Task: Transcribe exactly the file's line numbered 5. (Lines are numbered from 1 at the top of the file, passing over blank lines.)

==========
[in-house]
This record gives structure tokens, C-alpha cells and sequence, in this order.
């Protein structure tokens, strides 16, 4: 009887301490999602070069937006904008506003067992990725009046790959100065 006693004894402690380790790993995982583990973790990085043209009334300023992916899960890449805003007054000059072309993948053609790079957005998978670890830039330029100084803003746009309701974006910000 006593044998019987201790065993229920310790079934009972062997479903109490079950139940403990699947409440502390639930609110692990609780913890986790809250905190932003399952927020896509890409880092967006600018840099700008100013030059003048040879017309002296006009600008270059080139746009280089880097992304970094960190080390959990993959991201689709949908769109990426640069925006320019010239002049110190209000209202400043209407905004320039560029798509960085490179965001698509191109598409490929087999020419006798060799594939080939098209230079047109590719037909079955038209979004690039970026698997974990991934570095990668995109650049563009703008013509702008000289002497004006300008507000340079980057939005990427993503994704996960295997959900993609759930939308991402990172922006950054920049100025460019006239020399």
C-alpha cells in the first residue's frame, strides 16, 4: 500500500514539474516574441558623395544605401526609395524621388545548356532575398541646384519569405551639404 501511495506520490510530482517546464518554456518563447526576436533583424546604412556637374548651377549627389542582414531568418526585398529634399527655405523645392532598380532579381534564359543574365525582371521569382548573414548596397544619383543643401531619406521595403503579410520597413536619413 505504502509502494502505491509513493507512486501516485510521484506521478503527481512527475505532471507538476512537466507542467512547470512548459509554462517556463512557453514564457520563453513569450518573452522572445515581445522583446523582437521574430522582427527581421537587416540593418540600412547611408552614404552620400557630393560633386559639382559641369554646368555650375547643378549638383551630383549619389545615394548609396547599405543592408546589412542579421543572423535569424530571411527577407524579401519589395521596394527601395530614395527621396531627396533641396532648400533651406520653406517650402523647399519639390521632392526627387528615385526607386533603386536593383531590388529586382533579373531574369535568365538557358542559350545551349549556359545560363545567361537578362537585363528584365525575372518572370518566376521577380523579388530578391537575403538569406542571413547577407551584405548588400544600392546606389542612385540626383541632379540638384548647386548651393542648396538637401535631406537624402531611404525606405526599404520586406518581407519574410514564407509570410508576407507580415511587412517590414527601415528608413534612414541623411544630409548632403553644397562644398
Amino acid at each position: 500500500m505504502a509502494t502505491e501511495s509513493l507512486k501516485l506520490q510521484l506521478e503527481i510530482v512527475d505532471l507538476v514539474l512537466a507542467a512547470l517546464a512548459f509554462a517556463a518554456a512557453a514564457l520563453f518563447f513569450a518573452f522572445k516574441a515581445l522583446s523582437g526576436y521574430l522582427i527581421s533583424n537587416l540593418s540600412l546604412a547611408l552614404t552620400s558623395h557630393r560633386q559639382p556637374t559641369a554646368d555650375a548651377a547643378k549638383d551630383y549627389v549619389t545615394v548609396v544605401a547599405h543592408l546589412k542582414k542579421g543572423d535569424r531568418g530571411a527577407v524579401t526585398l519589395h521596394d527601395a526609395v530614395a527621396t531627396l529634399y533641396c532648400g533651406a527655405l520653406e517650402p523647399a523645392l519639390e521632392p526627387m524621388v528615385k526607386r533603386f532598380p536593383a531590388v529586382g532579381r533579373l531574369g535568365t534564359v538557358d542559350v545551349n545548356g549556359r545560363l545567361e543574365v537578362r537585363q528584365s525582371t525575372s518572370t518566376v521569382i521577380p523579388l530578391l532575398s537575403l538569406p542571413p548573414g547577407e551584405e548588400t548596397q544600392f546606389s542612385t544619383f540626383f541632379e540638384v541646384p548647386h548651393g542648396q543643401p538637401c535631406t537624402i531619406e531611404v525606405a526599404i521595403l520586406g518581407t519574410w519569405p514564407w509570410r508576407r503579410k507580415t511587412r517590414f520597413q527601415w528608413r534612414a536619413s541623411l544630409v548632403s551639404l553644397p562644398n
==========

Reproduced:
Amino acid at each position: 500500500m505504502a509502494t502505491e501511495s509513493l507512486k501516485l506520490q510521484l506521478e503527481i510530482v512527475d505532471l507538476v514539474l512537466a507542467a512547470l517546464a512548459f509554462a517556463a518554456a512557453a514564457l520563453f518563447f513569450a518573452f522572445k516574441a515581445l522583446s523582437g526576436y521574430l522582427i527581421s533583424n537587416l540593418s540600412l546604412a547611408l552614404t552620400s558623395h557630393r560633386q559639382p556637374t559641369a554646368d555650375a548651377a547643378k549638383d551630383y549627389v549619389t545615394v548609396v544605401a547599405h543592408l546589412k542582414k542579421g543572423d535569424r531568418g530571411a527577407v524579401t526585398l519589395h521596394d527601395a526609395v530614395a527621396t531627396l529634399y533641396c532648400g533651406a527655405l520653406e517650402p523647399a523645392l519639390e521632392p526627387m524621388v528615385k526607386r533603386f532598380p536593383a531590388v529586382g532579381r533579373l531574369g535568365t534564359v538557358d542559350v545551349n545548356g549556359r545560363l545567361e543574365v537578362r537585363q528584365s525582371t525575372s518572370t518566376v521569382i521577380p523579388l530578391l532575398s537575403l538569406p542571413p548573414g547577407e551584405e548588400t548596397q544600392f546606389s542612385t544619383f540626383f541632379e540638384v541646384p548647386h548651393g542648396q543643401p538637401c535631406t537624402i531619406e531611404v525606405a526599404i521595403l520586406g518581407t519574410w519569405p514564407w509570410r508576407r503579410k507580415t511587412r517590414f520597413q527601415w528608413r534612414a536619413s541623411l544630409v548632403s551639404l553644397p562644398n